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Startup Weekend DC

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During GEW

Startup Weekend is a 501c(3) non-profit organization based in Seattle, WA, on a mission to promote entrepreneurship around the world. Our weapon of choice in this quest is 54-hour workshop-competitions that vividly demonstrate how much of a business can be accomplished in just a weekend. This includes polishing the problem statement, building a prototype (fake it until you can make it), finding some potential customers to validate your idea, and creating a presentation about it all. Our typical event begins early Friday evening with a diverse group of industry experts, creative professionals, engineers, and business hustlers convening at the designated location over some (gourmet) pizza. An hour or so into the mingling, the organizers break up the feast to begin the Startup Weekend kick-off ceremony, which consists of an overview of the upcoming work and some brief inspirational speeches from experienced entrepreneurs. The moment the speakers are done, the floor opens up to 60-second idea pitches that are timed very strictly. It’s common to have as many as 70 pitches in a 100-person event but only 15 or so of them will capture enough eager minds to form a team. Some ideas are so alluring that the authors can really pick the best people to build them, while others may struggle finding the right talent. And sometimes a talented person can’t decide which team to join. Fear not! The facilitators will help you find the talent or the team that fits you as much as possible. As soon as your team is assembled, you’re free to start working. Mentors often come on Friday night so if the person with the right expertise is available, you can ask for help right away. If the venue is available until at least midnight, the newly formed teams usually get started immediately. Otherwise, they go to the nearest watering hole to bond and strategize the game plan for the rest of the weekend. Saturday starts at 8 or 9 a.m. with a hearty breakfast and hot coffee. At this point, all teams should know the direction of their work and have some idea of what help they would need from the mentors who begin arriving around 10 a.m. The facilitators do a quick check-in with each team separately to get their names, contact info, and any special needs or requests. Other than that, the teams should be doing something until the lunch. The lunch on Saturday is often accompanied by several presentations by world-class experts on topics related to product development and startup company management. The speakers and topics vary between events depending on people’s availability and the organizers’ wishes. After food pit-stop, it’s more work independently and with mentors until the last man collapses with some breaks for dinner. Some hosting venues allow late-night access whiles others must close early, which could mean another night of working at a bar, coffeehouse, or other impromptu space. On Sunday morning things suddenly speed up beyond belief. Teams realize they have barely 8 hours to complete their business model, prototype, and presentation.  There’s little time for idle talk or food and that’s where true teamwork emerges. The organizers will announce the order of presentations shortly after lunch on Sunday so you have enough time to prepare your presentation and motivate the teammates responsible for the prototype. Depending on the number of teams, the closing ceremonies may begin as early as 5 p.m. of Sunday. The program of the demo night is simple:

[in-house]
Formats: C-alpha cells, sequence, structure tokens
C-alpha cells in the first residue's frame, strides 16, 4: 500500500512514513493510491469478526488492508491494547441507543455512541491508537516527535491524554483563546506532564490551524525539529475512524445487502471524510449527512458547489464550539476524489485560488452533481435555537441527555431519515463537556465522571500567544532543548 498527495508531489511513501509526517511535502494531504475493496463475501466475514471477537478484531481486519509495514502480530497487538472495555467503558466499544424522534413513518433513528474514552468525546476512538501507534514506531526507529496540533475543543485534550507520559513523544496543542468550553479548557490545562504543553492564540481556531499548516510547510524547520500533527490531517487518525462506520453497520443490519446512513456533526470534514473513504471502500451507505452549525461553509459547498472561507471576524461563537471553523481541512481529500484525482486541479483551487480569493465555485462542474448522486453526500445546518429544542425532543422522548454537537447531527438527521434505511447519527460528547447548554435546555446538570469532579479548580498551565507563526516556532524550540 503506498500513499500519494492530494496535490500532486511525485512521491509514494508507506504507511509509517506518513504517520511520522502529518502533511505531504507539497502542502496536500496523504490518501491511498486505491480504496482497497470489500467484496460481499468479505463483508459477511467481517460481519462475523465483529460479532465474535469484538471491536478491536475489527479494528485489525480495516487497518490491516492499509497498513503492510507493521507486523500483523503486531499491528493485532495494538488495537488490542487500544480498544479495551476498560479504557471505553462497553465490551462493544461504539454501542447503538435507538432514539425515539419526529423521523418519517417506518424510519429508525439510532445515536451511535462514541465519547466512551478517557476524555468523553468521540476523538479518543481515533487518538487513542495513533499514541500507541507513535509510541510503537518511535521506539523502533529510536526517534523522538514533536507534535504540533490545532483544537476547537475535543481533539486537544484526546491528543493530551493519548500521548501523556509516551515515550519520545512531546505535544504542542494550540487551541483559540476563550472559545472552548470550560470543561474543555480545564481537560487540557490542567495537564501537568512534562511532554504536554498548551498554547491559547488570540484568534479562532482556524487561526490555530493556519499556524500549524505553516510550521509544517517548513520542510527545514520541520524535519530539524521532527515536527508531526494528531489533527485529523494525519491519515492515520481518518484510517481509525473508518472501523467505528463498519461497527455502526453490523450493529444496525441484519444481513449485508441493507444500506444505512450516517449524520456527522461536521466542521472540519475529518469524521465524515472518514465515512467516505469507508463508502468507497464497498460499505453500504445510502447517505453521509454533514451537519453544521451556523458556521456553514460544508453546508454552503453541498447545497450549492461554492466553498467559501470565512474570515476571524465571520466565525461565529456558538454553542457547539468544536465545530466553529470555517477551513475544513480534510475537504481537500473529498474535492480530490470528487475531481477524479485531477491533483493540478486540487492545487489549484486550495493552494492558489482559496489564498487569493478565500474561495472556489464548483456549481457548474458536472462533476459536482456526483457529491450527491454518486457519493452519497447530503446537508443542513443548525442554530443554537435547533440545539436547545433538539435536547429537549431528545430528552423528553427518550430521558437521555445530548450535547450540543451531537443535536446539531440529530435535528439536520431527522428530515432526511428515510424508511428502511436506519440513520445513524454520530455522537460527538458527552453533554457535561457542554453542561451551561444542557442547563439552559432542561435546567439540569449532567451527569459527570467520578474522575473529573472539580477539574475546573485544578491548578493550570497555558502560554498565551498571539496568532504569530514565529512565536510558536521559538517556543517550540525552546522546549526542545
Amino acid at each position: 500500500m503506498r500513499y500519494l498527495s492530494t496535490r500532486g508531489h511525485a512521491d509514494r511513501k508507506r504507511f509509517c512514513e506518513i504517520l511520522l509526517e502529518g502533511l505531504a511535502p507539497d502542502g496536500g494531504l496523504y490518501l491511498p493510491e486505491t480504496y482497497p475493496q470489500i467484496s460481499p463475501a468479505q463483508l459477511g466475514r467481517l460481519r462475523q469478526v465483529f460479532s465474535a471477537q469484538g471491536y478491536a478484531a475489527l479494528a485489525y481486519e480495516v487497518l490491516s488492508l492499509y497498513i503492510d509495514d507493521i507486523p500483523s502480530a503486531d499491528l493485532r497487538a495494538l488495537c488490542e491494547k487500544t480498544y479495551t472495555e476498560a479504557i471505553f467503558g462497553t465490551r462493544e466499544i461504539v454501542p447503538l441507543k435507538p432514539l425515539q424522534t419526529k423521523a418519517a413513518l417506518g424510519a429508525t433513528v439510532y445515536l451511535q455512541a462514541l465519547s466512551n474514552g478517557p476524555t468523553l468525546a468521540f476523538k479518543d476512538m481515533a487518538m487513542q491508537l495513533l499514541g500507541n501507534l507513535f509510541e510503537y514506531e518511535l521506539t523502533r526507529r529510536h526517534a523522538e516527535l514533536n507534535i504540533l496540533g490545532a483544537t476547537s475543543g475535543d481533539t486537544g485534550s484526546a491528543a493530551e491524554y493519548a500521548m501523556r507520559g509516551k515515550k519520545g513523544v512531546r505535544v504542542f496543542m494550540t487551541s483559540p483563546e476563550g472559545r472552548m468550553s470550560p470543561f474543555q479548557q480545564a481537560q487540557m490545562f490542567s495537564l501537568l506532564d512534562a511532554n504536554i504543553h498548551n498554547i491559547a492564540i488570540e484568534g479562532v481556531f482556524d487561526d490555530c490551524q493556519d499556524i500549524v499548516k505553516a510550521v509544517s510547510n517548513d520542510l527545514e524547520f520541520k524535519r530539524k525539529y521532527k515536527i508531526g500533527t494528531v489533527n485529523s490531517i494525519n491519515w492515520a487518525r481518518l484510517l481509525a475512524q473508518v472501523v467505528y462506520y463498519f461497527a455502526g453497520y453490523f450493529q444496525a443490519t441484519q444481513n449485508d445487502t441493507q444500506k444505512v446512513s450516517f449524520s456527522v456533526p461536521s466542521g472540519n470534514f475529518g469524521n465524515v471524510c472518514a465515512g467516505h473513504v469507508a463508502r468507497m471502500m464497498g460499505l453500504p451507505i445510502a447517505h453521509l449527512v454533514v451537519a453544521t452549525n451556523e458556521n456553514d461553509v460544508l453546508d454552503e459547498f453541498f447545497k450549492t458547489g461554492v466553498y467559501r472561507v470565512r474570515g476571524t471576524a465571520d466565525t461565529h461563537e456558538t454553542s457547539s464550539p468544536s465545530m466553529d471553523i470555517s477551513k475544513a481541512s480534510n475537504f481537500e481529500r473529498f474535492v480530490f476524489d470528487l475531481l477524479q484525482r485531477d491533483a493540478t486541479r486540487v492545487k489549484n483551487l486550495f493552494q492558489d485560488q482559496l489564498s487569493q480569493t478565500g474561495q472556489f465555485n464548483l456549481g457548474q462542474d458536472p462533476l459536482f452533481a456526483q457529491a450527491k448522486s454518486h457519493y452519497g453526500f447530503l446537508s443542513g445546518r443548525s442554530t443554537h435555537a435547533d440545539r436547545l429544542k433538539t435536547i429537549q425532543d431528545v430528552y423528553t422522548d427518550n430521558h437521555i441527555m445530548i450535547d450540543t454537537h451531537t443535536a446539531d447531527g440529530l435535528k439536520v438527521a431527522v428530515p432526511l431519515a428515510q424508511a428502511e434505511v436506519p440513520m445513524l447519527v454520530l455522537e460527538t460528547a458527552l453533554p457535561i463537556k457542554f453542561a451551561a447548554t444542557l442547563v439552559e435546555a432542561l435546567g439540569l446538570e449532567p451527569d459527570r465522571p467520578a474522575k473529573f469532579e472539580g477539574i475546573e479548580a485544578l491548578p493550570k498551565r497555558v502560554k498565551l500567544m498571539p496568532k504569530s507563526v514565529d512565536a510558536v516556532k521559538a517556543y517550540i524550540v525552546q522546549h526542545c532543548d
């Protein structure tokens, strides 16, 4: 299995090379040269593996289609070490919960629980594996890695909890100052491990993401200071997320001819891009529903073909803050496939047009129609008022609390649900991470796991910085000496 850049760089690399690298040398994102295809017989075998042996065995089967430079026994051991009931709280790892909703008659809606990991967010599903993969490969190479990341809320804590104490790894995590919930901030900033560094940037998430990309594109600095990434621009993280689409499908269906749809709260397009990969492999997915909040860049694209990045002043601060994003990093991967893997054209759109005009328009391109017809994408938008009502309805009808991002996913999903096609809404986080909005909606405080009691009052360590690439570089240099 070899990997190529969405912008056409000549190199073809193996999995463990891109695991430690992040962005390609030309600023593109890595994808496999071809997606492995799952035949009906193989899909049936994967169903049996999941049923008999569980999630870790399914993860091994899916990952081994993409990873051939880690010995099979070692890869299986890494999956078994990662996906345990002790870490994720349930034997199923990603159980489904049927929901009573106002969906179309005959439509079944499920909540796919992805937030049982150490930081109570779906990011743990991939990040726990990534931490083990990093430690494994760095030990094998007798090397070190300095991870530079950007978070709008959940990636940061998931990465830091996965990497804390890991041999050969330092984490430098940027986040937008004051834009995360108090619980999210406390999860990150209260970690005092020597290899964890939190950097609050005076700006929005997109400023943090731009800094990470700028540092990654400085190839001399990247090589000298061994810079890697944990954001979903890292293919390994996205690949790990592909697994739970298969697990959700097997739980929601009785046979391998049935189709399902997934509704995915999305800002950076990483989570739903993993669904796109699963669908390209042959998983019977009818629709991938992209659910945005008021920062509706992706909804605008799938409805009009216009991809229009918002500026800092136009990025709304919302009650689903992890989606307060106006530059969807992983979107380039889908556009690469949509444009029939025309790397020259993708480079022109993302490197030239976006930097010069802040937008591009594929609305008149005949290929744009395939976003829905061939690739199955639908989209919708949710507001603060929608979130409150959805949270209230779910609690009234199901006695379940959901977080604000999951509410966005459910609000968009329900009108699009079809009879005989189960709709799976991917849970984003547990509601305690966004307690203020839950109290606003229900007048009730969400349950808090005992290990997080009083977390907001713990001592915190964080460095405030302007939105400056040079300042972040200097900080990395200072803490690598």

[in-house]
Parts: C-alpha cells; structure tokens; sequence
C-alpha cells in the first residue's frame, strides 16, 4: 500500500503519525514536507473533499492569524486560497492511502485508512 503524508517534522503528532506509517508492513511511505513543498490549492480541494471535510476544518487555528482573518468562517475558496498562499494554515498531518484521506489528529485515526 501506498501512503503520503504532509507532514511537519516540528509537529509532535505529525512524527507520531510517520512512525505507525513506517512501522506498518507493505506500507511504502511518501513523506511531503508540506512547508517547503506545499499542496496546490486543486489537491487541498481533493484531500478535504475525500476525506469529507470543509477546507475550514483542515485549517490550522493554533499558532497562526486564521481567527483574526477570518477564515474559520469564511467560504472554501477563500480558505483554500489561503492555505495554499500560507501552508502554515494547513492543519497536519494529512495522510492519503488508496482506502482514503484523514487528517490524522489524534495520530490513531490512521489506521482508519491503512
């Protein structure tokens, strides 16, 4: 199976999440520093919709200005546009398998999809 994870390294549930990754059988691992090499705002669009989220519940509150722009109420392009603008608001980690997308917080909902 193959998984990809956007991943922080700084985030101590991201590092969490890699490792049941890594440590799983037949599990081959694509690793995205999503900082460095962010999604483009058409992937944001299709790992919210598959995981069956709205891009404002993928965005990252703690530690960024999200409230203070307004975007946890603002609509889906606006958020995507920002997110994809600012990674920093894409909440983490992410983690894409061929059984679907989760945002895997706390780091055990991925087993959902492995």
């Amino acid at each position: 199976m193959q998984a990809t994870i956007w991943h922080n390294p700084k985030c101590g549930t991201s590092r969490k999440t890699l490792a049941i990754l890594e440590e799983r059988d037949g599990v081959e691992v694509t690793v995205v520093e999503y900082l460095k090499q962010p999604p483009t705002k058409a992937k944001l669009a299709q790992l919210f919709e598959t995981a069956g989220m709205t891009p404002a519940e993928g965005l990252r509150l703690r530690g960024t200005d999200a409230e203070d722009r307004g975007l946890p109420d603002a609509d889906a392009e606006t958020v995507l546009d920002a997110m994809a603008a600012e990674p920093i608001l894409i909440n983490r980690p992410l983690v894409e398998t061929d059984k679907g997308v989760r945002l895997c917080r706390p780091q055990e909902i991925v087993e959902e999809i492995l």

• a quick overview of what has happened since Friday night for those who didn’t realize 2 days have passed;
  • 5-10 minute presentations of the completed projects (order is decided randomly; exact time allowance is determined by the number of teams) followed by 3-5 minutes of questions by the judges;
  • mildly entertaining activities by the wannabe emcees, aka the organizers, while the judges are painfully deliberating on which team gets to be called the event winner;
  • a speech by a high-profile guest or a judge;
  • acknowledgements of sponsors, hosts, and volunteers;
  • the announcement of winners and the awards ceremony.

At this point, everyone goes through their catharsis and is ready for more food and networking (and maybe even some partying). When you come to your senses on Monday morning (or evening, you party animal!), you’ll be amazed with the people you’ve met, the knowledge you’ve received, the experience you’ve gained, the comfort zones you’ve left, and what you’ve accomplished in some 54-hours you’ve spent among the most innovative and risk-taking people in your city.

Entrepreneurs / Startups
Investors / Mentors
  • When: Friday, November 15, 2013 at 6:00 PM - Sunday, November 17, 2013 at 9:00 PM (EST)
  • Start: 15 November 2013
  • End: 15 November 2013

Activity News

19 November 2013 | 4:34 PM
Last weekend was the official kickoff of the Global Entrepreneurship Week, and this weekend was not going to be like any other weekend. All over the world hundreds of soon-to-be entrepreneurs worked...
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Global Entrepreneurship Week is the world's largest celebration of the innovators and job creators who launch startups that bring ideas to life, drive economic growth and expand human welfare.

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